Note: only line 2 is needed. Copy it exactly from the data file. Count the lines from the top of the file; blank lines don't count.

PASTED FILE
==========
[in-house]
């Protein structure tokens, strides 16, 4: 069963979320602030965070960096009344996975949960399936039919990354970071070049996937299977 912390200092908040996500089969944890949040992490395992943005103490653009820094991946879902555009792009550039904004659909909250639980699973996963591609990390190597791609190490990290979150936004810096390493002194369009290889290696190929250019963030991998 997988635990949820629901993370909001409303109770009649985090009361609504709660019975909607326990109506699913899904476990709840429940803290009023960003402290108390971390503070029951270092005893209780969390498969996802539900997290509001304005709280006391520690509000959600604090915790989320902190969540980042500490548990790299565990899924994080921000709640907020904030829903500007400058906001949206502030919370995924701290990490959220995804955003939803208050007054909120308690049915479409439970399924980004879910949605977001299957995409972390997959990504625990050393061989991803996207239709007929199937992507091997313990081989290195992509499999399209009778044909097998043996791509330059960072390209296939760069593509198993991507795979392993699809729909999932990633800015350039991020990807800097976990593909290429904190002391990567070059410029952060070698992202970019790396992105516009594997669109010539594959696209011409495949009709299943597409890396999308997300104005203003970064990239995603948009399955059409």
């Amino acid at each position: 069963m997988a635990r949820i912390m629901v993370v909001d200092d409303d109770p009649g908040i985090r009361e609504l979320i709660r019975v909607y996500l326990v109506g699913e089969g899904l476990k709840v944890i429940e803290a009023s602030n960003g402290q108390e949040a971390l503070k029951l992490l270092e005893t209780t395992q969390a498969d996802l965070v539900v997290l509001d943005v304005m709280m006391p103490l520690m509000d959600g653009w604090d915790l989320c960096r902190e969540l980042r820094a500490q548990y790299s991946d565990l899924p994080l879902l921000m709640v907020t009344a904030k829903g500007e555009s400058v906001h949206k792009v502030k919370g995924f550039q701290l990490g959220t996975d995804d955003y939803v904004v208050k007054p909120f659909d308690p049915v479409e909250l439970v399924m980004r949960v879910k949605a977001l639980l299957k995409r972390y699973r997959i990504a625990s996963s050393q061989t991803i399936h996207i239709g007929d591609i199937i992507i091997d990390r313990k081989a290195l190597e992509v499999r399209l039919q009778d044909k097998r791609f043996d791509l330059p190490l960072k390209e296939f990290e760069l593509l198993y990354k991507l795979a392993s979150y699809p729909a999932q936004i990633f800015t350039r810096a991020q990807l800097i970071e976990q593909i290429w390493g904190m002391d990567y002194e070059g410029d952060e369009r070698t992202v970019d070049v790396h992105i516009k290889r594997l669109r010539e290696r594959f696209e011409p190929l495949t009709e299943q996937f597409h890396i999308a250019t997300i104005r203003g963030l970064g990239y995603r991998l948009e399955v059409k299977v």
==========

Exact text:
């Protein structure tokens, strides 16, 4: 069963979320602030965070960096009344996975949960399936039919990354970071070049996937299977 912390200092908040996500089969944890949040992490395992943005103490653009820094991946879902555009792009550039904004659909909250639980699973996963591609990390190597791609190490990290979150936004810096390493002194369009290889290696190929250019963030991998 997988635990949820629901993370909001409303109770009649985090009361609504709660019975909607326990109506699913899904476990709840429940803290009023960003402290108390971390503070029951270092005893209780969390498969996802539900997290509001304005709280006391520690509000959600604090915790989320902190969540980042500490548990790299565990899924994080921000709640907020904030829903500007400058906001949206502030919370995924701290990490959220995804955003939803208050007054909120308690049915479409439970399924980004879910949605977001299957995409972390997959990504625990050393061989991803996207239709007929199937992507091997313990081989290195992509499999399209009778044909097998043996791509330059960072390209296939760069593509198993991507795979392993699809729909999932990633800015350039991020990807800097976990593909290429904190002391990567070059410029952060070698992202970019790396992105516009594997669109010539594959696209011409495949009709299943597409890396999308997300104005203003970064990239995603948009399955059409």